jslade June 3, 2014
Gnocchi is sooo good but can be difficult to make. I find that if you bake the potatoes instead of boiling them you get a better dough, since potatoes can retain water. Also, since russet potatoes can vary in sizes I find it best to make gnocchi with 2 LBS of russet potatoes.(bella s.f.) Makes the dough more consistent every time I make it. I love the browning in butter idea. I can't wait to try it. I usually shock them in ice water before placing them in individual serving bowls and covering them in sauce. It makes them firm enough to handle the sauce and stops the cooking.
Transcendancing October 6, 2015
Thanks for the the 2 pounds mention, that was really helpful for us making this :)
bgebbqfanatic May 12, 2014
Yum the best sauce for gnocchi is crispy sage in brown butter, you can't beat it.
molly Y. May 8, 2014
made this yesterday and it was SO GOOD!
bella S. May 7, 2014
Seeing this post reminded me about my question concerning this recipe. I hope that this doesn't sound snippy, but I asked four years ago, and again over 2 years ago, for a clarification on the size of the russets used. To call for "3 Russet potatoes", is a bit broad. I never got a response to my question. Perhaps if someone responds to Barcelona, they can address this also. A metric weight for the potatoes would be fine. Thanks!
molly Y. May 8, 2014
hi bella! ok so this isn't my recipe, so i don't know for sure, but i made this yesterday using only two potatoes because they were quite big, and it turned out really well!
barcelona May 7, 2014
could someone please give a metric conversion for this recipe? THX :-)
Renee B. February 13, 2014
What's a good gluten-free flour substitute? I've found a few of them to have an unpleasant iron taste. Any brands that would be fine enough and work well enough?
Jessica T. October 19, 2013
Just made them yesterday and they were just soft pillows that were crunchy on the outside. First time I've made gnocchi and it was a success! I would suggest some kind of sauce to go with them though.
Juliette07 April 2, 2012
Does low fat ricotta work as well?
bella S. January 4, 2012
Texas Ex, I would like to know that also. Below, I asked the same question a year ago, but never got a response. This recipe appears in the wonderful Food52 Cookbook. There the recipe calls for 3 medium russet potatoes, but one woman's/man's medium can be far bigger or smaller than the next one's (so to speak). In most recipes this would not be a problem. I know how big I would want a medium onion to be in a dish, for example. However, with gnocchi, I would like to have an approximate weight. it could make the difference between pillows and hockey pucks. Perhaps we can get a clarification. I would really like to make these pups.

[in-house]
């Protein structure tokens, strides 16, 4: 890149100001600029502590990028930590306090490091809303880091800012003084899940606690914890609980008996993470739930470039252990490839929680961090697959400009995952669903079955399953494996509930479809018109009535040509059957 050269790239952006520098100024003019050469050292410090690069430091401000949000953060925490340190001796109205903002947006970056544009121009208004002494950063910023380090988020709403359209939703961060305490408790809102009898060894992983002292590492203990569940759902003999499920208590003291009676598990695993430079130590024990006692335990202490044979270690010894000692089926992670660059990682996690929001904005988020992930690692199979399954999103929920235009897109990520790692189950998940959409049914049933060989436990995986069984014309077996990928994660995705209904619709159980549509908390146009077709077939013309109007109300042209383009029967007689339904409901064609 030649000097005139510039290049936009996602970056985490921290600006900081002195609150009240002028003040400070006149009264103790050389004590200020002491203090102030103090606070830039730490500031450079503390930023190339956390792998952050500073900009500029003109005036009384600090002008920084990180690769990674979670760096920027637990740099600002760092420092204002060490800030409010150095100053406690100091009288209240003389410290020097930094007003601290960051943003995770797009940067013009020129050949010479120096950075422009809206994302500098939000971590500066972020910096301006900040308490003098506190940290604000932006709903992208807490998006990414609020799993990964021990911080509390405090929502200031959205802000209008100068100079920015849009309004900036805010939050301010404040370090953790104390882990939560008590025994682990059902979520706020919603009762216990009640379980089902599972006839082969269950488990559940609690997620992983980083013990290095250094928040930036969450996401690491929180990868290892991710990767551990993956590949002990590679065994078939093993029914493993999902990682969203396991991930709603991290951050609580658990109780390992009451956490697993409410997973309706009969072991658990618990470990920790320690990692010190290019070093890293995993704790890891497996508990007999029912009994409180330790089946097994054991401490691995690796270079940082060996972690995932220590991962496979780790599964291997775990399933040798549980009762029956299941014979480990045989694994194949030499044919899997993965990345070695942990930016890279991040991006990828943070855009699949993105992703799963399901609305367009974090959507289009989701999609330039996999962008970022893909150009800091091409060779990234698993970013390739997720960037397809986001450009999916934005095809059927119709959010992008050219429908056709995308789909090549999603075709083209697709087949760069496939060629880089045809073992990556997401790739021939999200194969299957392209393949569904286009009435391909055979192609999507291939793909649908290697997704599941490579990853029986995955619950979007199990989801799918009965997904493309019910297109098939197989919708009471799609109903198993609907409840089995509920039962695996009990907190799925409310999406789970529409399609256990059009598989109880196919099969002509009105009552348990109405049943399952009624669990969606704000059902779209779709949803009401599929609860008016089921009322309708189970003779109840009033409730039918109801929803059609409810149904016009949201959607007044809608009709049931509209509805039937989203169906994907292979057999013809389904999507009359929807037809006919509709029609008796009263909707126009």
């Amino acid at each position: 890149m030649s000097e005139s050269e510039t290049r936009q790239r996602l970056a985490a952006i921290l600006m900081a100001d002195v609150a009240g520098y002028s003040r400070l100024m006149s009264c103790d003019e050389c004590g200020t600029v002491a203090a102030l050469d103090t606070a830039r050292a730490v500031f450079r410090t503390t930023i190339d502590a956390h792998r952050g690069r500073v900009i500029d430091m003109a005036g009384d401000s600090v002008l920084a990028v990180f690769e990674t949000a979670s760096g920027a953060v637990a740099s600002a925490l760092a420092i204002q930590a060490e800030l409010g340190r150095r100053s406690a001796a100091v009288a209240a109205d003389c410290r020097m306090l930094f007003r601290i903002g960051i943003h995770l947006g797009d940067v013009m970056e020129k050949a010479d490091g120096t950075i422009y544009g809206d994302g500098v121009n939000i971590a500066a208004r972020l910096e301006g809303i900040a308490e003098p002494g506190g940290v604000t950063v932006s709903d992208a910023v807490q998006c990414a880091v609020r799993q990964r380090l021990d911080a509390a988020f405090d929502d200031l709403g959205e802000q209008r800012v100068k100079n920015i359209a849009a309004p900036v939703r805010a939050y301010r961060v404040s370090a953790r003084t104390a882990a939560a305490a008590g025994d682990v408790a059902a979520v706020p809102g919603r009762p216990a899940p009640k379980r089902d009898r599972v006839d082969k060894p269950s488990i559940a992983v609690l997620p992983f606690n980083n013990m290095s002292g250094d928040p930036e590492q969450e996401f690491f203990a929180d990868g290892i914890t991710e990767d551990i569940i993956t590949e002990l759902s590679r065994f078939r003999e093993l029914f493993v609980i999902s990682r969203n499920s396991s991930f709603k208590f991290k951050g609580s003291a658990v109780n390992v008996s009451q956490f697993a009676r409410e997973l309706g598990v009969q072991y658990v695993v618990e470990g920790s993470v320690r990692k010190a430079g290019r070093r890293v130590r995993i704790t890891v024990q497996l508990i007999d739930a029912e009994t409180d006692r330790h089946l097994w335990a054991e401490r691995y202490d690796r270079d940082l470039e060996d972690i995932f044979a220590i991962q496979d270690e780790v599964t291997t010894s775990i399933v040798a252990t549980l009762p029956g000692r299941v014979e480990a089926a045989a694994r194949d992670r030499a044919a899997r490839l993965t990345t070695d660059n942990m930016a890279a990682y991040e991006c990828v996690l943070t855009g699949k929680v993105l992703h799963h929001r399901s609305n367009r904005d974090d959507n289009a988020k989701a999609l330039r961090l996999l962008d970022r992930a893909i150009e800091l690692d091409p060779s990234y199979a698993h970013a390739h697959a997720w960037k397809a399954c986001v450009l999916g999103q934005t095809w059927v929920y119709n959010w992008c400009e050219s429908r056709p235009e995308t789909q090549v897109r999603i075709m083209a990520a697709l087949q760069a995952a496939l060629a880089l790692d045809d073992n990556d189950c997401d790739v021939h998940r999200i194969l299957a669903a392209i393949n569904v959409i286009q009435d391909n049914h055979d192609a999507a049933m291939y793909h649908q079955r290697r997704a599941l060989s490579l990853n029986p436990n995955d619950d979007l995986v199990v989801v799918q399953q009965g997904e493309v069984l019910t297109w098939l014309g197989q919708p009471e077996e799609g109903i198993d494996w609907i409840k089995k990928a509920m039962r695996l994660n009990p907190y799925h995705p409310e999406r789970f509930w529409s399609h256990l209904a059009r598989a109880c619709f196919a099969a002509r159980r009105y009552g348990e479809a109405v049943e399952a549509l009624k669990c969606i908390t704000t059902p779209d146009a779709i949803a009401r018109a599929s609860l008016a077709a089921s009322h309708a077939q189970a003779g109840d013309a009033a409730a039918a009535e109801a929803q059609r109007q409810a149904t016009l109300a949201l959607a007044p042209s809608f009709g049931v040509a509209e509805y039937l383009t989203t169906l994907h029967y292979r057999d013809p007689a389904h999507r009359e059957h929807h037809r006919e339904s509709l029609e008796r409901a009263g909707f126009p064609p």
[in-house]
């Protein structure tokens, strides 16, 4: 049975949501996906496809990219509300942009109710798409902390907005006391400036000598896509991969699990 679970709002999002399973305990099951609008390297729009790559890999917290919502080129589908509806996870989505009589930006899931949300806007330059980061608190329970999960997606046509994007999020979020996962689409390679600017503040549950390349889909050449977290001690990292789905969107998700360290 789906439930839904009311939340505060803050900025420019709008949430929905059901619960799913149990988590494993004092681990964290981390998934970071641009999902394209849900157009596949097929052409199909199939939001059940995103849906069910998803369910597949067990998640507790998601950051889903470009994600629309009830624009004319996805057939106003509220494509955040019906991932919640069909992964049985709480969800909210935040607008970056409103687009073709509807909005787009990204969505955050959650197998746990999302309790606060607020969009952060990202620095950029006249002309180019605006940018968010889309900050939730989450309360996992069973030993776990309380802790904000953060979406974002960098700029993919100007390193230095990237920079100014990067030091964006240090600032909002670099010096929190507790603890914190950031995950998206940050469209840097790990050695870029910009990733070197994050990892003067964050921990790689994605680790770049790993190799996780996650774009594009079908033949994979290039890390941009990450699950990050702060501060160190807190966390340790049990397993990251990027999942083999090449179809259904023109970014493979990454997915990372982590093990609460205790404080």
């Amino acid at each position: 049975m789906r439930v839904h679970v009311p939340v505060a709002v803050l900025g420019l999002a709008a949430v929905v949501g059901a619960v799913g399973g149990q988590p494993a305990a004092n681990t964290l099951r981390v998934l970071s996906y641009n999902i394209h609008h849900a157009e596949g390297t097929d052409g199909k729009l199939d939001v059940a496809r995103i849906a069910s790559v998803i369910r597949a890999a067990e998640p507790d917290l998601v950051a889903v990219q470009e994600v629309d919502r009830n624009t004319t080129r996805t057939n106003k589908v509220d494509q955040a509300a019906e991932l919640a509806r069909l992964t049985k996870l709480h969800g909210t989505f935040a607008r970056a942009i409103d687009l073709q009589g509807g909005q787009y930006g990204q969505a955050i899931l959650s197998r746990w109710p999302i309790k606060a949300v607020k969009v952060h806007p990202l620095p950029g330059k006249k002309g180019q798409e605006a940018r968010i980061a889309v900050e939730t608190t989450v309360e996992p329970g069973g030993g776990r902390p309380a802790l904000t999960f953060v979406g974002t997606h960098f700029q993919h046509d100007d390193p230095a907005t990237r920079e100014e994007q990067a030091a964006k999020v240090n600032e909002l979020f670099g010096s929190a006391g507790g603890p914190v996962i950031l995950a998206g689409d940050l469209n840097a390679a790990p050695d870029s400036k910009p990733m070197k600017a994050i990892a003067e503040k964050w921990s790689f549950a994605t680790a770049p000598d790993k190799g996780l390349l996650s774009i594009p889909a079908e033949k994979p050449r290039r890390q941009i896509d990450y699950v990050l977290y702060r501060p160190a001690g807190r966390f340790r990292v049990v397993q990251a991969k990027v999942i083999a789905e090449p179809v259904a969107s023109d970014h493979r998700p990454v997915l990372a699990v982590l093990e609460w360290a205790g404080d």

Texas E. January 4, 2012
Absolutely delicious--used some of the gnocchi for a gratin with gorgonzola. Looking forward to using the remainder!
One quick question--any ideas about the weight of the potatoes? First time making gnocchi, but I understand the proportions need to be correct, and potatoes can obviously vary drastically in size.
bottomupfood March 2, 2011
This was delicious, but it sure was a lot of work! The leftovers were fantastic, though, and there were a lot because the recipe makes a lot.

Also, I wanted to put more on it than just salt and parmesan. Any ideas for an appropriate sauce, beyond the obvious sage browned butter and tomatoe options?
runsnmx May 22, 2011
I use spinach and basil pesto with these. It is a great blend of flavors!
Hilarybee May 21, 2010
This looks wonderful. I've had ricotta gnocchi without potato and potato gnocchi sans ricotta. These look divine. Can't wait to try it!
bella S. April 17, 2010

Help please on size (or weight) of potatoes. Russets come in so many sizes.
arielleclementine March 29, 2010
ICP! we had these for dinner tonight and they were oh-man so fantastic! i'd never made gnocchi before and had so much fun doing it. thanks for the great recipe!
theicp April 5, 2010
So glad you liked!!
monkeymom March 8, 2010
Finally had a chance to make these just now. They were addictive...light and slightly chewy with that crispy fried exterior. Fun to make too! Thanks for the recipe.
applesnonions February 21, 2010
After too many failures, I'm afraid to try gnocchi again...but by the looks of these, I might have to risk it!
Sonali A. February 18, 2010
Congrats! I love gnocchi and this looks absolutely delicous!
Sodium G. February 18, 2010
Lucky for me I have a whole tub of ricotta in the fridge. I am so excited to make this recipe and it is so easily transformed into a low sodium dish. Thank you ICP and congrats!